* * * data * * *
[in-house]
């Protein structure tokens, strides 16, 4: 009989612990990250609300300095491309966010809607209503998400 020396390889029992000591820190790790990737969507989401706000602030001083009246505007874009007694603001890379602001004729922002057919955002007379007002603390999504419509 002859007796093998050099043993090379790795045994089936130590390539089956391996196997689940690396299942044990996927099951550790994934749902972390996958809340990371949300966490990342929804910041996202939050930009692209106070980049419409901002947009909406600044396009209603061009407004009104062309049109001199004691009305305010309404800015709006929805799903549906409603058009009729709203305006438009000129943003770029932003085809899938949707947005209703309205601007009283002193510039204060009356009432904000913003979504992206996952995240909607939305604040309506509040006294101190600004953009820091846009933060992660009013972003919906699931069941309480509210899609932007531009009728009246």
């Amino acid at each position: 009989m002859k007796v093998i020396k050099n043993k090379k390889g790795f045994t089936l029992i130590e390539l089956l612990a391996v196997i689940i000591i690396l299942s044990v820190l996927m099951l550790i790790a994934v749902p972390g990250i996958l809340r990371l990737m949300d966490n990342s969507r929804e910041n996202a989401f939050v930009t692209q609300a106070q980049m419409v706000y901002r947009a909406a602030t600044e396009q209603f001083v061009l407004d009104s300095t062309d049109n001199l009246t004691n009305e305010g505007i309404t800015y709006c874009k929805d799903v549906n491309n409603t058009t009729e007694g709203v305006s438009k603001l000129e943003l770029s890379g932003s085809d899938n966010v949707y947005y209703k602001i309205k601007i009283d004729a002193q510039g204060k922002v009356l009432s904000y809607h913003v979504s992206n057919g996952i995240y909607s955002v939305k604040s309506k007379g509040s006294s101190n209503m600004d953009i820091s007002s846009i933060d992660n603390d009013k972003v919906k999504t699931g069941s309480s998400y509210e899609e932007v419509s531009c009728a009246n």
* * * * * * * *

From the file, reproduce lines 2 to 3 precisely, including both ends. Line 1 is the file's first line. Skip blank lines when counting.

């Protein structure tokens, strides 16, 4: 009989612990990250609300300095491309966010809607209503998400 020396390889029992000591820190790790990737969507989401706000602030001083009246505007874009007694603001890379602001004729922002057919955002007379007002603390999504419509 002859007796093998050099043993090379790795045994089936130590390539089956391996196997689940690396299942044990996927099951550790994934749902972390996958809340990371949300966490990342929804910041996202939050930009692209106070980049419409901002947009909406600044396009209603061009407004009104062309049109001199004691009305305010309404800015709006929805799903549906409603058009009729709203305006438009000129943003770029932003085809899938949707947005209703309205601007009283002193510039204060009356009432904000913003979504992206996952995240909607939305604040309506509040006294101190600004953009820091846009933060992660009013972003919906699931069941309480509210899609932007531009009728009246």
């Amino acid at each position: 009989m002859k007796v093998i020396k050099n043993k090379k390889g790795f045994t089936l029992i130590e390539l089956l612990a391996v196997i689940i000591i690396l299942s044990v820190l996927m099951l550790i790790a994934v749902p972390g990250i996958l809340r990371l990737m949300d966490n990342s969507r929804e910041n996202a989401f939050v930009t692209q609300a106070q980049m419409v706000y901002r947009a909406a602030t600044e396009q209603f001083v061009l407004d009104s300095t062309d049109n001199l009246t004691n009305e305010g505007i309404t800015y709006c874009k929805d799903v549906n491309n409603t058009t009729e007694g709203v305006s438009k603001l000129e943003l770029s890379g932003s085809d899938n966010v949707y947005y209703k602001i309205k601007i009283d004729a002193q510039g204060k922002v009356l009432s904000y809607h913003v979504s992206n057919g996952i995240y909607s955002v939305k604040s309506k007379g509040s006294s101190n209503m600004d953009i820091s007002s846009i933060d992660n603390d009013k972003v919906k999504t699931g069941s309480s998400y509210e899609e932007v419509s531009c009728a009246n």